The next wave of growth in the smartphone business is expected to come from developing markets, where the iPhone is just too expensive for consumers.
If Apple wants to maintain its market share, it needs to figure out how to sell a less expensive phone to these consumers.
Unlike in the U.S., where carriers subsidize iPhone sales, in emerging markets like China and India, consumers pay full price for their phone. More often than not, they can't afford an iPhone.
This has helped Android grow its market share.
Analysts largely believe Apple plans to make a cheaper iPhone to take some share in these markets.
Back when Tim Cook was just COO at Apple, and not CEO, he told analyst Toni Sacconaghi that he wanted Apple to be for "everyone," not "just for the rich." He seemed to be hinting at a cheaper iPhone. Two years later, we still don't have a cheap pre-paid iPhone. The iPhone 4 is less expensive than the iPhone 5, but it's still not cheap enough to make Apple a player in emerging markets.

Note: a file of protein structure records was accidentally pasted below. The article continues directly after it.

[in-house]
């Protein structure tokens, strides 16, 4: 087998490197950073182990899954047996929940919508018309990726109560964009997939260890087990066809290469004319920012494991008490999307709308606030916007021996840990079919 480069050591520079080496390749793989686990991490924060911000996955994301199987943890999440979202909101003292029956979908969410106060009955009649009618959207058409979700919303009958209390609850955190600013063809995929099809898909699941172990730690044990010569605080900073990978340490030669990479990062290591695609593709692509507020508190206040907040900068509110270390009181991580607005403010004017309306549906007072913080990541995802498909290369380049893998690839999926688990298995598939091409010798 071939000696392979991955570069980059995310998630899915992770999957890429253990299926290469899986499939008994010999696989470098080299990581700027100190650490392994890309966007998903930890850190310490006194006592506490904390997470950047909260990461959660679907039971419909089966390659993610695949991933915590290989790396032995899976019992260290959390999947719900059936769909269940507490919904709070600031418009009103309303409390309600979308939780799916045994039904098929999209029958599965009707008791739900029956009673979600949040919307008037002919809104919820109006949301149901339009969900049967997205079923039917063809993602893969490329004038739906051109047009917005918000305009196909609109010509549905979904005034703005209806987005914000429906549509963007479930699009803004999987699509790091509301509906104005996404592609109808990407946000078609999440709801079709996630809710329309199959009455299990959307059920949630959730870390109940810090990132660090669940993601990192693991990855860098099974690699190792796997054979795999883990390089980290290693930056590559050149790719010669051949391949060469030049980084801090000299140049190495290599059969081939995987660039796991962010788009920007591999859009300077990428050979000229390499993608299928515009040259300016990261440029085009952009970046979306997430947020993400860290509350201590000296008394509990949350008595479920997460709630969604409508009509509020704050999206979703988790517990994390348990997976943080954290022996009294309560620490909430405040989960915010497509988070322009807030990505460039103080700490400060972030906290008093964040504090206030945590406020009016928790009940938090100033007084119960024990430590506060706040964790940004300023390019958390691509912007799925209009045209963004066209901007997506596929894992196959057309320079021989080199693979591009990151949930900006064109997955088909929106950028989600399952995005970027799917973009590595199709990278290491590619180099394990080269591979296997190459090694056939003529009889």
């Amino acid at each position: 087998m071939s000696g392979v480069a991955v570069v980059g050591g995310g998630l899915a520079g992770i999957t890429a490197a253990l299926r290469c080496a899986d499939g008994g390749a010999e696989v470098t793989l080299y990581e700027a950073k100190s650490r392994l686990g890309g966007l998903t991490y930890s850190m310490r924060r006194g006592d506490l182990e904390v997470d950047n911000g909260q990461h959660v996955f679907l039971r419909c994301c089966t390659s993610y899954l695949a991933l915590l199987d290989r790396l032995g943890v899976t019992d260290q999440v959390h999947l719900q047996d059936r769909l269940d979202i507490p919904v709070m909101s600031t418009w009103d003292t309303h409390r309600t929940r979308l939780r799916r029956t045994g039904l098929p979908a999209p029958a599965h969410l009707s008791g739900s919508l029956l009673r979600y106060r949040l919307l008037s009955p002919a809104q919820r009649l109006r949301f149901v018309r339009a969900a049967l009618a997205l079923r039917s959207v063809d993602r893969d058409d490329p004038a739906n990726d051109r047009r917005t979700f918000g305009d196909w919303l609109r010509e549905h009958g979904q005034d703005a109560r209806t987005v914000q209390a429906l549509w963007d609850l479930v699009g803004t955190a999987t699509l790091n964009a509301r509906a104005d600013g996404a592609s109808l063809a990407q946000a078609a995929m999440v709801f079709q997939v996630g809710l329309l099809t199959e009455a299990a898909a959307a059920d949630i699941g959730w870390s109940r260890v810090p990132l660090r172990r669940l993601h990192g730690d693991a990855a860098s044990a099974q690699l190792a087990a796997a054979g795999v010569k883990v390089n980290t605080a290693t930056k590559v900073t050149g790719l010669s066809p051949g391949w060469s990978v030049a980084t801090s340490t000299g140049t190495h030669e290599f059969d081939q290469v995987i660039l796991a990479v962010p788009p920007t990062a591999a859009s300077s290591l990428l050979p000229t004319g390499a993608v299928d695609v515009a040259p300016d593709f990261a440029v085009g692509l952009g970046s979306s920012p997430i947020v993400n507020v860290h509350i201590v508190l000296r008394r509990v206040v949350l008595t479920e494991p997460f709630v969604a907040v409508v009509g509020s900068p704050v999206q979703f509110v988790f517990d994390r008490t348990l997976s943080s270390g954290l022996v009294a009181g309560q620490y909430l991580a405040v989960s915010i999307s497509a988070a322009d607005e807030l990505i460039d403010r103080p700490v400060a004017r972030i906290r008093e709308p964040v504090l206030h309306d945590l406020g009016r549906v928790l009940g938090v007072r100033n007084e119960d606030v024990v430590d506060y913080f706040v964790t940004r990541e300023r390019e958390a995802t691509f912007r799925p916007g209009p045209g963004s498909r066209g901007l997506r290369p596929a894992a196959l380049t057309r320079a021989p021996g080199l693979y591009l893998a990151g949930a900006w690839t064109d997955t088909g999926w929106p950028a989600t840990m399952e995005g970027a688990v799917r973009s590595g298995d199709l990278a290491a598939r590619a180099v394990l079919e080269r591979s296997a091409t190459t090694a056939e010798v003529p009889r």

In a new note, Jefferies analyst Peter Misek writes that "there is a good chance" Apple introduces a "low-cost iPhone" in June of 2013 when it reveals the iPhone 5S. This phone was be targeted at pre-paid and emerging markets, especially in Asia, says Misek.
He continues, saying, "Our checks indicate a low-cost model would be a retooled iPhone 4 with a scaled-down modem, apps processor, etc. Foxconn International Holdings (FIH) already has a supply
chain for capacity scaling up to 200-300K units per day."
There are a few caveats with this report.
First, analysts have been predicting a pre-paid iPhone for years and it hasn't come. We'll believe it when we see it.
Second, and this might explain the previous point, Misek says a cheaper iPhone wouldn't increase Apple's sales or EPS. Here's his exact explanation:
We see little financial impact to Apple from a low-cost iPhone launch mainly due to an expected high cannibalization rate. We think the most likely scenario would lead to Apple increasing its unit market share but that its revenues and EPS would remain largely unchanged. But GM would be impinged in order to reach the desired $200-$250 price point. We estimate that the low-cost iPhone’s GM would be near corporate average but that it would be below the regular iPhone.
While a lot of pundits think Apple needs to grab market share, Apple might ask what good is market share if it doesn't increase sales or EPS. And if that's the case, it might just skip pre-paid iPhones.
Don't Miss: Why Apple Lost Its Lead In The 80s
More From Business Insider